We had that policy come down the last 2 years I worked there. Did I think it sucked? You betcha! Part of the “perk” I felt in having the extra work, certifications, pressure etc. was that we had a better schedule than the average clerk. They didn’t have to do CE’s. They didn’t have to deal with life and death situations as we did (though I know the buck stops/stopped with the Rph, we still were a major cog in the wheel). As a former member of said management, I definitely get where you’re coming from re: pay scale. I was a very expensive Cosmetic clerk that Thanksgiving! But I did it. Partly because that’s just how I was raised, and partly because I felt that my manager really hated the whole situation, but his hands were well and truly tied. He had been told that the stores would be checked by L&P, and if pharmacy techs were not scheduled, head would indeed roll. Since he was a prince of a manager- I worked to help him. He always had our backs- I felt I needed to have his.
We also had one of my fellow techs quit over it, but quite frankly I think she was 3/4ths of the way out the door as it was. And was no great loss in the bargain- she had a hard time showing up for any shift on time, let alone a holiday!
I appreciate you, and every other Pharmacist that thinks that we “lowly” techs are “healthcare professionals” or recognize the work we do. I know a lot that don’t act that way- and it always did irk me no end. Maybe I’m unusual, because I love my job. I work hard at it- and I’d like to think (at least I’ve been told) that I’m damn good at it. My PIC used to always lean on me, especially when he referred to me as his “insurance specialist” lol!
And that’s my .02, for what it’s worth.

lovinmyjob said...

To Anonymous (#3) I would like to offer my thanks for being a team player and realizing that your manager's hands were tied (although our manager didn't have to work, did yours).
To Anonymous (#2) thank you for the understanding and support. You will be in my prayers along with all who suffer with this disease.
To Anonymous (#1): a healthcare professional doesn't necessarily have to be able to run the show alone. I don't know one medical doctor that could run his practice alone. There's just too much to do. I can tell you appreciate your techs and that is all I ask. Our techs do handle life or death decisions. We are only human and can miss things. Just today I missed a forgery that my technician spotted and kept me from dispensing. That may not have saved a life but it did save my butt.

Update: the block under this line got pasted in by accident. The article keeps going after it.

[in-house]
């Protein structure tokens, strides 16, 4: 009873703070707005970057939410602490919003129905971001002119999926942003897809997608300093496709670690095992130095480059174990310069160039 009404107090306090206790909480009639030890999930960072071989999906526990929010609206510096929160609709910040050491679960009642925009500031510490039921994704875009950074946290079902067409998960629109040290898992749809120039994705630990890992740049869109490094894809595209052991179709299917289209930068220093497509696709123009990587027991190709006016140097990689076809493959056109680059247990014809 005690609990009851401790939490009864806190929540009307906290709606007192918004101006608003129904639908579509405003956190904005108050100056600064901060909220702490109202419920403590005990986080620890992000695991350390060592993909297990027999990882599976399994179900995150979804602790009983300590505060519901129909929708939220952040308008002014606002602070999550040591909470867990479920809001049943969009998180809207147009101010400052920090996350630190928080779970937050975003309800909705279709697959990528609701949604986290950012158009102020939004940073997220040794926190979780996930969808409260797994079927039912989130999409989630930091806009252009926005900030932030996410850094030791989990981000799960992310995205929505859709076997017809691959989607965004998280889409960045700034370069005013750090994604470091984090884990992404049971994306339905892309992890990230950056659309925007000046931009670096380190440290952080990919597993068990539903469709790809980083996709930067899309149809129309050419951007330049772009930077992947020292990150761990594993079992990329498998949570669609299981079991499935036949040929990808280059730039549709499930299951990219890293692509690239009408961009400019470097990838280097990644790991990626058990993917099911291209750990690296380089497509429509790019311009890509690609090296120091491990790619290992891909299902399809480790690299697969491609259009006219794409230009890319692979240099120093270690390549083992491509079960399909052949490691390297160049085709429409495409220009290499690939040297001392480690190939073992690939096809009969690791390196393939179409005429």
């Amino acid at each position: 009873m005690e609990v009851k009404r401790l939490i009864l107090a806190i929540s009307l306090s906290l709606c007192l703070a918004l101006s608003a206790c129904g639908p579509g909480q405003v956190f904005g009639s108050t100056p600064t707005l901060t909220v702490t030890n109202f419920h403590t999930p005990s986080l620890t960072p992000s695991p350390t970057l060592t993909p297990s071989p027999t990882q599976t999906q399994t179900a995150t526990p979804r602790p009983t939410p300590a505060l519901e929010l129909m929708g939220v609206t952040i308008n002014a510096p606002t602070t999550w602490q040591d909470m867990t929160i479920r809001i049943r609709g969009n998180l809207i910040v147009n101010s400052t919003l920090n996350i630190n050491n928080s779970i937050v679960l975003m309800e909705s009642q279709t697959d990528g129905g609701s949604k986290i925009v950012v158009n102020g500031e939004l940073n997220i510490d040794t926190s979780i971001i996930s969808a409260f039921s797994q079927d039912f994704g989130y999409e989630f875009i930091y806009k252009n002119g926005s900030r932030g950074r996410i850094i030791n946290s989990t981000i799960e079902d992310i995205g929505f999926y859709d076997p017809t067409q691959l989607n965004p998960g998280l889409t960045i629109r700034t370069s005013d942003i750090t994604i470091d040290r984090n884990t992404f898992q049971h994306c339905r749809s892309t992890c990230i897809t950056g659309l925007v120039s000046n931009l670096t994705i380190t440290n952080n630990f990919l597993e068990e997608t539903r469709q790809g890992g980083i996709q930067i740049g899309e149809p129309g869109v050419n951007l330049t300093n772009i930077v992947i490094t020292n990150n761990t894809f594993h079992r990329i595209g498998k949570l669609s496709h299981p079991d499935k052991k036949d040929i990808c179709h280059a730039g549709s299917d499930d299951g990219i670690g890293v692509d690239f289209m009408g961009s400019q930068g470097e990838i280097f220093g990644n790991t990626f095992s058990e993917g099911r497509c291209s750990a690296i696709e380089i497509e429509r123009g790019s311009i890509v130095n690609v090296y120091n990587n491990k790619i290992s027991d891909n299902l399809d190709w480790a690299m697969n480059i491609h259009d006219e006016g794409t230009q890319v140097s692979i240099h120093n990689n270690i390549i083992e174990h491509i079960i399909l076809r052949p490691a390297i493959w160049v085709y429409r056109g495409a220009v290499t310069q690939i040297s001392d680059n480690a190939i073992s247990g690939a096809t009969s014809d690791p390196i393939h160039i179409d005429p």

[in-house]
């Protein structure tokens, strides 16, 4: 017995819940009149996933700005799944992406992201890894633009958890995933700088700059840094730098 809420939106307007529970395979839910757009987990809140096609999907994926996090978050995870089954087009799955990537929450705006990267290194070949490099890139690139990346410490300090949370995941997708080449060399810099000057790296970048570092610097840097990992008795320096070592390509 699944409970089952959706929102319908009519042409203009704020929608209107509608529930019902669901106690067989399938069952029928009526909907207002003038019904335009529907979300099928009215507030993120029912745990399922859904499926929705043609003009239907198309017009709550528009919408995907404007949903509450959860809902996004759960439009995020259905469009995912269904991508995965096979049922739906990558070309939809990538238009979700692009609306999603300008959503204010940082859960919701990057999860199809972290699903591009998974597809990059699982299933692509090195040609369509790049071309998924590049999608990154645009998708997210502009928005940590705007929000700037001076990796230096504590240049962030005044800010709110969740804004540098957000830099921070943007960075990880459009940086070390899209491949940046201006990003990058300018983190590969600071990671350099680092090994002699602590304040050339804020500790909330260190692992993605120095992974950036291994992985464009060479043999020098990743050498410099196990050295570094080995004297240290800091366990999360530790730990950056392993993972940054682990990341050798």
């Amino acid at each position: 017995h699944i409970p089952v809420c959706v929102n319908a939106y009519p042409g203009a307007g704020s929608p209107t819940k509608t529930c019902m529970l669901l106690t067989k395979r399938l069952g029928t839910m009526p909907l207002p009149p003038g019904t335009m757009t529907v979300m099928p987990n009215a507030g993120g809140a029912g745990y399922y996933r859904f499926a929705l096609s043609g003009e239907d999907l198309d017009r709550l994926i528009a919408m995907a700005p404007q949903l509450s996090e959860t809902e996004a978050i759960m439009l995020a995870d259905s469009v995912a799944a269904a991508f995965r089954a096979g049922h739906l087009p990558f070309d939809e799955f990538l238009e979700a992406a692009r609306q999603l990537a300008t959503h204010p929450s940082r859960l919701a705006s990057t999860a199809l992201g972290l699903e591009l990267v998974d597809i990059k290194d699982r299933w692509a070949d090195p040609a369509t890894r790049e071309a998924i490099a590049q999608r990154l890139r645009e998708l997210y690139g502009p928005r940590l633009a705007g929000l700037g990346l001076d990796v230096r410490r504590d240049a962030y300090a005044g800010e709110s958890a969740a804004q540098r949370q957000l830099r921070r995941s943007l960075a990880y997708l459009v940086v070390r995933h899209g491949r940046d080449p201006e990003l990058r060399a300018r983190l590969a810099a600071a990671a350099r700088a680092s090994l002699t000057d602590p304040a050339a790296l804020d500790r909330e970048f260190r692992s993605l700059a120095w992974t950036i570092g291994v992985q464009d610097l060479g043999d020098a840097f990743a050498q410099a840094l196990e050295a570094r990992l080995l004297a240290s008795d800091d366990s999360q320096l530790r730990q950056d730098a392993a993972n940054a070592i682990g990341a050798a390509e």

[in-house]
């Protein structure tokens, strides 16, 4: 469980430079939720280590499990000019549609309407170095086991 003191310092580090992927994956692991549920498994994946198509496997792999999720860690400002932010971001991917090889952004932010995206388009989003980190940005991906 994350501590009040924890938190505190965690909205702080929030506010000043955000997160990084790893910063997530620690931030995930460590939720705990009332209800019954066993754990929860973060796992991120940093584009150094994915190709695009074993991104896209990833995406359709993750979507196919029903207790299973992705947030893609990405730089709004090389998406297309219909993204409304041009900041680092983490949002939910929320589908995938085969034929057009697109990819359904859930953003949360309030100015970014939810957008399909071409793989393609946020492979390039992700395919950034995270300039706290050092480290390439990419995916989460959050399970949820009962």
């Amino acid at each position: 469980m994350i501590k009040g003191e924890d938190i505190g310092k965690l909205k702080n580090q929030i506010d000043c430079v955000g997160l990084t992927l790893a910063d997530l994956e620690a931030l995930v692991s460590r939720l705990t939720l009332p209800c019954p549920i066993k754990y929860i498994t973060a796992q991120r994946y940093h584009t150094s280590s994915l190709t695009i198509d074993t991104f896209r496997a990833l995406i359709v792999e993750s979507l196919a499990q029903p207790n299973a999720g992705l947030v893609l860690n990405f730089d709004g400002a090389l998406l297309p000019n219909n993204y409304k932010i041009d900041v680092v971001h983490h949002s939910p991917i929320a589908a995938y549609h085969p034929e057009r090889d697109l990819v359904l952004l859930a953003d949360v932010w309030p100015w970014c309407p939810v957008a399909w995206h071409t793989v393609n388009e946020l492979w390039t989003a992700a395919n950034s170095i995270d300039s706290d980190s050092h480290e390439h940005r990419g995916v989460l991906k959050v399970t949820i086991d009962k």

Abbey, Thanks for the support!!

Anonymous said...

Thank you, thank you, thank you for offering some respect to the lowly Cpht!
To offer an answer from the technician's point of view; are we health care profesionals? Well, I know that I am. But I've certainly seen (and worked with) some who are not! It depends on the attitude, professionalism, training, curiosity, ethics of the employee. I think it also depends on whether or not the Pharmacist treats the tech as a health care professional-- both of my bosses value and respect me, and trust my instincts.
* By the way, I'm glad to have found a pharmacy blog that isn't all vitrol. I love my job!

Anonymous said...

I just looked up the definition of proffesion in the websters dictionary and it says "a calling requiring specialized knowledge and often long and intensive academic preparation". I Think that means a yes, they might not have the same length of training as us, but they have pretty specialist knowledge. Someone said that they wouldnt be able to run the show without the pharmacist, well I am a pharmacist and sure as hell wouldnt be able to run the show without their support either.

I definately think they are professionals, especially if they are registered technicians (I am UK based) as they are goverened by a professional body and have a set of professional and ethical standards that they must work to. I would never want my techs used as shop fodder as they are better than that.

WarmSocks said...

If you have symptoms of RA, you need to see a rheumatologist. The sooner the better. RA is not hereditary, although there *might* be a genetic component. Tylenol won't do a thing to stop joint damage; DMARDs are much better for autoimmune diseases. Good luck getting a referral from your PCP to a rheumy.
disclaimer: IANAD

Anonymous said...

I work for Walgreens and no technician in my district or indeed my entire MARKET was required to work Thanksgiving or Christmas as cashiers. The idea was not even suggested. Why are other markets doing things against company policy?